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overwintering Favorites question.

So if you have a favorite pepper / chili plant would you

Overwinter it let it go dormant
Clone it and keep it going
Grow it indoors during the winter
Just get seeds again

So many ideas…
Hey neighbor! I've overwintered a couple plants and found it was more trouble than it's worth. When you bring plants in from outside it always invites trouble, that's been my experience anyway. If the plant is in the ground cut it down to the base and put a pile of leaves on top until spring and it may come back.
For me, if I liked that particular plant, I'd overwinter it dormant. I typically keep 15 +/- wild peppers as dormant OW's in my garage.

If I merely wanted to propagate what I thought were particularly desirable genetics, I'd collect the seeds. However, if the seeds weren't isolated I might still try to OW the plant, especially if I didn't have so many pods/seeds that the odds were in my favor.

I don't bring plants into the house to grow overwinter because of the aphid risk. Even if they're inside the garage, they stay cold and I'm super careful around spring to get them back outside while it's cold and only bring them back into the garage overnight when overnight temps make it necessary.

Cuttings work better during the earlier growing season than once the cool weather starts to slow the plant down, but can still work at end of season. It has lower bug risks than bringing an entire plant inside. I don't often propagate peppers with cuttings.
I probably will not keep seeds just because of so many different types in my garden. I already have some superstar plants compared to most of the others. So I was just preparing to keep a few out of the many.
Might get a light and keep them going but might be tough, not sure. Going from outside to back inside and as mentioned, bugs, missing the sun, etc… I have been reading about uvb. And was thinking about the entire setup to keep 4 or so plants going might be fun but not necessary.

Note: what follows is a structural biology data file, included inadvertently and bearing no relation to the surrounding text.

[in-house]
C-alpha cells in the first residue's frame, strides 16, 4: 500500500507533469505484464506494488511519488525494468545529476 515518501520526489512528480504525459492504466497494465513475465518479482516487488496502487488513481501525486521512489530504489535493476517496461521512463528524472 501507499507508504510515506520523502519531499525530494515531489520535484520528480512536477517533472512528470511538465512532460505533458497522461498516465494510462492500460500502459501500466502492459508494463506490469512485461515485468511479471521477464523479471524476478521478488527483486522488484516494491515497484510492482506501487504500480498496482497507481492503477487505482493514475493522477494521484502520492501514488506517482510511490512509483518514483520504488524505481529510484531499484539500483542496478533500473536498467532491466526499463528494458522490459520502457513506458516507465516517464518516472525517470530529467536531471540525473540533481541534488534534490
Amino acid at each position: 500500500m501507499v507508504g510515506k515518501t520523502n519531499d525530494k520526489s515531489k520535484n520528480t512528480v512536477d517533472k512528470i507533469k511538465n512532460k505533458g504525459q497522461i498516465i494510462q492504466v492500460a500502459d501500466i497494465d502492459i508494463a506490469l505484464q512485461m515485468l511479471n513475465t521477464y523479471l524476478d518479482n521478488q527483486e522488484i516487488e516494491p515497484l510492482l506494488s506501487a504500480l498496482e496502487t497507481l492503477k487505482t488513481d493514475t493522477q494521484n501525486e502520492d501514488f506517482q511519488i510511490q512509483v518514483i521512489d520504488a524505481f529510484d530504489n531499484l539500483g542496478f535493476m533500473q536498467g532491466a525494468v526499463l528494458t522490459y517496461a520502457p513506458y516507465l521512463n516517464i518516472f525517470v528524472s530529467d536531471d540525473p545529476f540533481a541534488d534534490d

Shoot, I missed that you were in Texas. With 4 plants you could probably just pull them into the garage when it's too cold overnight and stick them back outside when it's not. A little supplemental light can help, but when it's cold they can go a good while without light and be fine. If it's warm that's not the case. Or, if you aren't growing other plants inside - so the risk of bugs getting on inside plants isn't a risk - just pull them inside during the cold periods and stick them next to a sunny window if they'll be inside more than short while. Those are options, anyway.
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I put plants in the shed when it gets really cold. A milkbox heater at the lowest setting (freeze protection) will keep my wife's ivys, money tree and other plants alive.
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i've never OW'ed or cloned, but even if i had, i would still recommend keeping seeds. that way you can always start new plants if the OWs don't grow back or are pest-ridden.

it also gives you the ability to grow again in future years, share them with friends, or put them on the seed train and take new ones in return.

if you are concerned with mixing up the seeds due to too many varieties, what i now do is:

choose the best/seediest peppers, halve them and put in the dehydrator with the seeds facing upwards so none fall out to the bottom as they dry. i also labeled each tray and recorded which peppers were in which positions ("tray 3, clockwise from label location") to reidentify when scooping the seeds out for storage. (try not to put two same-coloured next to each other, or use a sacrificial different-coloured pepper as a "divider" between them)

the bonus is you also get dried peppers to grind for powder.